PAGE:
One of the best predictors of mortality is the inability to walk 400 meters at one go. In a study of 1,155 Italian seniors aged 65–102 years old, the risk of death during the 6-year follow-up was three-fold higher for those unable to complete the 400-meter walk, compared to those who completed the test. The slowest walkers had four times the risk of dying compared to those in the fastest quartile. And, it’s not just death but quality of life that is at stake. Numerous studies have shown physical exercise to be beneficial in the prevention of cognitive impairment and dementia.
According to the Annals of Internal Medicine, Zoomers who regularly exercise are less likely to suffer a disability and, if they do, tend to recover faster. The study looked at 1,600 sedentary adults aged 70-89 over a 3.5 year period. Moderate walking was the main physical activity for half the group, while the other half attended health education classes. Compared to the health education group, exercisers were less likely to experience disability in the first place, more likely to recover if they did suffer a disability, and were less likely to have a subsequent disability episode. These data add to the growing literature on the benefits of physical activity and indicate that in some cases prescribing exercise for seniors may be more important than prescribing medications.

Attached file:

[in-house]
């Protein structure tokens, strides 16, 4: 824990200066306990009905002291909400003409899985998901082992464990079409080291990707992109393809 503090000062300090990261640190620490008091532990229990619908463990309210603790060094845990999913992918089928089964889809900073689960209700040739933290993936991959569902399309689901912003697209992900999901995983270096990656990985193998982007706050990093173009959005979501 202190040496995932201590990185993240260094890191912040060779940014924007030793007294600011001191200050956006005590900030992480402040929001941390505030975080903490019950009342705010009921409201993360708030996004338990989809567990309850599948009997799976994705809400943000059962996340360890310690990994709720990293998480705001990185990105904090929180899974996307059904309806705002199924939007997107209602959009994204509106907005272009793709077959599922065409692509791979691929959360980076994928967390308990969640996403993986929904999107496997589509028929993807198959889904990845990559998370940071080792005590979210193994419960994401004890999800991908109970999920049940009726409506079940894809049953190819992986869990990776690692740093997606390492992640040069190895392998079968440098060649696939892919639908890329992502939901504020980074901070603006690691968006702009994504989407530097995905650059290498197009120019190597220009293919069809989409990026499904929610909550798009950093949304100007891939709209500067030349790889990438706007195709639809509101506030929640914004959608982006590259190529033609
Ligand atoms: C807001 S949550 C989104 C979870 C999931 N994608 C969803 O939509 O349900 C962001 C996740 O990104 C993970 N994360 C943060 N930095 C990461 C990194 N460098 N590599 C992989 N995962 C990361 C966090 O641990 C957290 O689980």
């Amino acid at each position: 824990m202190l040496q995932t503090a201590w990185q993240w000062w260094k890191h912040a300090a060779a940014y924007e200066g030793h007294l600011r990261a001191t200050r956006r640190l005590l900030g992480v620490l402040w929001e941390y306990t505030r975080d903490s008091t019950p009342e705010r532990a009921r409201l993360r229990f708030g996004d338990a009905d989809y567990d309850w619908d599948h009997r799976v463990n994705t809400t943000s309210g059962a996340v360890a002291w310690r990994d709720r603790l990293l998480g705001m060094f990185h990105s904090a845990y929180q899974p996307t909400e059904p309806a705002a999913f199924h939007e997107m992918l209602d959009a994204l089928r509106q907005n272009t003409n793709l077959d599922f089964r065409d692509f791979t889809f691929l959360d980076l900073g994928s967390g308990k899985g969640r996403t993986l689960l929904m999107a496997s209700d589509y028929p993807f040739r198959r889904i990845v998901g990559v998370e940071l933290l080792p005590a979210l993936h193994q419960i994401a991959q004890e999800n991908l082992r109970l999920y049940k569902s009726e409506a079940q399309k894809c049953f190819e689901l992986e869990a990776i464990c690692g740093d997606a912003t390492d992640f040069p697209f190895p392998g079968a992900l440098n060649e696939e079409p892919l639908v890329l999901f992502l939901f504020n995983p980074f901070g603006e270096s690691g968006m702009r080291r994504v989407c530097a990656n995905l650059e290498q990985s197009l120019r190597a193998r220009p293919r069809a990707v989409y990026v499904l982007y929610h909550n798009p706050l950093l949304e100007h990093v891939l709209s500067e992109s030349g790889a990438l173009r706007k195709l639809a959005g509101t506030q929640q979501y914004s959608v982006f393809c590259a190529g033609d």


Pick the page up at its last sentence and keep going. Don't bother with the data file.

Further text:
In 2018 we’ll be working with our chapters and the broader Zoomer community to unleash the power of a little exercise to address what ails you. Moderate exercise will help you maintain weight, reduce the impact of illness and chronic disease, enhance balance and mobility, improve sleep, boost mood and self-confidence, and nothing come close to the beneficial effects of exercise when it comes to brain health.
So, stay tuned for news about local CARP walking groups and meet-ups, including Nordic pole walking, and more info on how to take those ‘first steps’ on your own. No matter your age, 45 or 85, your participation in this initiative will have a direct impact on the healthcare system and on your own health. And, of course, walking is also synonymous with thinking, and a good long walk will give you the time to clear your mind, and the calm to think things out. The Romans understood this, hence their maxim “Solvitur Ambulando”, a Latin phrase that means “it is solved by walking”. From Zoomer Magazine, March 2018